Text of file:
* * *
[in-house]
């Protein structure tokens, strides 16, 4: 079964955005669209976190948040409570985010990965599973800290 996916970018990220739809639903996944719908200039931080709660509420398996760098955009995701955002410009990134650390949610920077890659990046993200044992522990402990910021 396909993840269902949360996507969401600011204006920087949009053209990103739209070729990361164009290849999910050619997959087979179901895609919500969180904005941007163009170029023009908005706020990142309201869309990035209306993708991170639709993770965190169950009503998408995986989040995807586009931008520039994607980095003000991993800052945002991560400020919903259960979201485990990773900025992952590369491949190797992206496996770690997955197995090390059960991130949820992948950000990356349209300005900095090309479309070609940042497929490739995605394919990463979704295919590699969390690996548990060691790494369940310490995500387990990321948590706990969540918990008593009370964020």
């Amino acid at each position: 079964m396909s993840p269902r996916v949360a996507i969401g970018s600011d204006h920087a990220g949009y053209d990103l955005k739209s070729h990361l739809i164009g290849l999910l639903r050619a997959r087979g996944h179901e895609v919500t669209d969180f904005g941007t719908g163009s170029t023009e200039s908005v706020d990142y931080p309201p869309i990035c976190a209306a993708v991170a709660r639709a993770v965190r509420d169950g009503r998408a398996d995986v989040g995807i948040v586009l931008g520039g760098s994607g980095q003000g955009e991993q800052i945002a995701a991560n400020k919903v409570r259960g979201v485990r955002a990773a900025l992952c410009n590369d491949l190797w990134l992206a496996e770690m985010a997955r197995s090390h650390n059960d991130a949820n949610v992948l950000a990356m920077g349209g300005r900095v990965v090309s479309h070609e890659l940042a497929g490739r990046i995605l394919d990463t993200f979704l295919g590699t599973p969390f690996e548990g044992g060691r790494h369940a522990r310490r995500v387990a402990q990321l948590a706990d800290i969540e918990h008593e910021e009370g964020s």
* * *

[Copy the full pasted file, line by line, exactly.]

[in-house]
């Protein structure tokens, strides 16, 4: 079964955005669209976190948040409570985010990965599973800290 996916970018990220739809639903996944719908200039931080709660509420398996760098955009995701955002410009990134650390949610920077890659990046993200044992522990402990910021 396909993840269902949360996507969401600011204006920087949009053209990103739209070729990361164009290849999910050619997959087979179901895609919500969180904005941007163009170029023009908005706020990142309201869309990035209306993708991170639709993770965190169950009503998408995986989040995807586009931008520039994607980095003000991993800052945002991560400020919903259960979201485990990773900025992952590369491949190797992206496996770690997955197995090390059960991130949820992948950000990356349209300005900095090309479309070609940042497929490739995605394919990463979704295919590699969390690996548990060691790494369940310490995500387990990321948590706990969540918990008593009370964020």
């Amino acid at each position: 079964m396909s993840p269902r996916v949360a996507i969401g970018s600011d204006h920087a990220g949009y053209d990103l955005k739209s070729h990361l739809i164009g290849l999910l639903r050619a997959r087979g996944h179901e895609v919500t669209d969180f904005g941007t719908g163009s170029t023009e200039s908005v706020d990142y931080p309201p869309i990035c976190a209306a993708v991170a709660r639709a993770v965190r509420d169950g009503r998408a398996d995986v989040g995807i948040v586009l931008g520039g760098s994607g980095q003000g955009e991993q800052i945002a995701a991560n400020k919903v409570r259960g979201v485990r955002a990773a900025l992952c410009n590369d491949l190797w990134l992206a496996e770690m985010a997955r197995s090390h650390n059960d991130a949820n949610v992948l950000a990356m920077g349209g300005r900095v990965v090309s479309h070609e890659l940042a497929g490739r990046i995605l394919d990463t993200f979704l295919g590699t599973p969390f690996e548990g044992g060691r790494h369940a522990r310490r995500v387990a402990q990321l948590a706990d800290i969540e918990h008593e910021e009370g964020s």